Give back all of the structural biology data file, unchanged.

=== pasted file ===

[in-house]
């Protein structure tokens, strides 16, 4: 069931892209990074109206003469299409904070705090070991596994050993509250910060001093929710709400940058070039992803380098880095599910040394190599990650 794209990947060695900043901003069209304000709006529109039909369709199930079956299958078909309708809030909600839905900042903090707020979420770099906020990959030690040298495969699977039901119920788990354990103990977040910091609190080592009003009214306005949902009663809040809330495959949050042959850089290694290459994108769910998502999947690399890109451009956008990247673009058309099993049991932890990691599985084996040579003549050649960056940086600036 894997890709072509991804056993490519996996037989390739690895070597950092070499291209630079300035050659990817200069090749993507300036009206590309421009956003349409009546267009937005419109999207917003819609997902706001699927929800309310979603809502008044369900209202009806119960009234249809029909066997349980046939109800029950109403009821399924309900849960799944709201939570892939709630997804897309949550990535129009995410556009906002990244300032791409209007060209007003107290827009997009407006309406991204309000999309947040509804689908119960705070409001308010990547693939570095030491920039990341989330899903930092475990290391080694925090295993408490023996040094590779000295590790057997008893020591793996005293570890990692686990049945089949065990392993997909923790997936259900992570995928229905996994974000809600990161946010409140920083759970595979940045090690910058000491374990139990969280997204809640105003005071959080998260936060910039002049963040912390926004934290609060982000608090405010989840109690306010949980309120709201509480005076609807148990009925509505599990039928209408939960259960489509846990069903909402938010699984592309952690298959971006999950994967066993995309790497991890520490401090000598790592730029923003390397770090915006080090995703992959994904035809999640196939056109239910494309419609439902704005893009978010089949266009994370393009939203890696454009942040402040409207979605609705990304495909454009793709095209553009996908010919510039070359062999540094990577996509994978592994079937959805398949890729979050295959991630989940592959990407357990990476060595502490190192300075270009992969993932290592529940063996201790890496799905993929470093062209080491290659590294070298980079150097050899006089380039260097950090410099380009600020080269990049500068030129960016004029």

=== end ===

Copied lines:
[in-house]
């Protein structure tokens, strides 16, 4: 069931892209990074109206003469299409904070705090070991596994050993509250910060001093929710709400940058070039992803380098880095599910040394190599990650 794209990947060695900043901003069209304000709006529109039909369709199930079956299958078909309708809030909600839905900042903090707020979420770099906020990959030690040298495969699977039901119920788990354990103990977040910091609190080592009003009214306005949902009663809040809330495959949050042959850089290694290459994108769910998502999947690399890109451009956008990247673009058309099993049991932890990691599985084996040579003549050649960056940086600036 894997890709072509991804056993490519996996037989390739690895070597950092070499291209630079300035050659990817200069090749993507300036009206590309421009956003349409009546267009937005419109999207917003819609997902706001699927929800309310979603809502008044369900209202009806119960009234249809029909066997349980046939109800029950109403009821399924309900849960799944709201939570892939709630997804897309949550990535129009995410556009906002990244300032791409209007060209007003107290827009997009407006309406991204309000999309947040509804689908119960705070409001308010990547693939570095030491920039990341989330899903930092475990290391080694925090295993408490023996040094590779000295590790057997008893020591793996005293570890990692686990049945089949065990392993997909923790997936259900992570995928229905996994974000809600990161946010409140920083759970595979940045090690910058000491374990139990969280997204809640105003005071959080998260936060910039002049963040912390926004934290609060982000608090405010989840109690306010949980309120709201509480005076609807148990009925509505599990039928209408939960259960489509846990069903909402938010699984592309952690298959971006999950994967066993995309790497991890520490401090000598790592730029923003390397770090915006080090995703992959994904035809999640196939056109239910494309419609439902704005893009978010089949266009994370393009939203890696454009942040402040409207979605609705990304495909454009793709095209553009996908010919510039070359062999540094990577996509994978592994079937959805398949890729979050295959991630989940592959990407357990990476060595502490190192300075270009992969993932290592529940063996201790890496799905993929470093062209080491290659590294070298980079150097050899006089380039260097950090410099380009600020080269990049500068030129960016004029």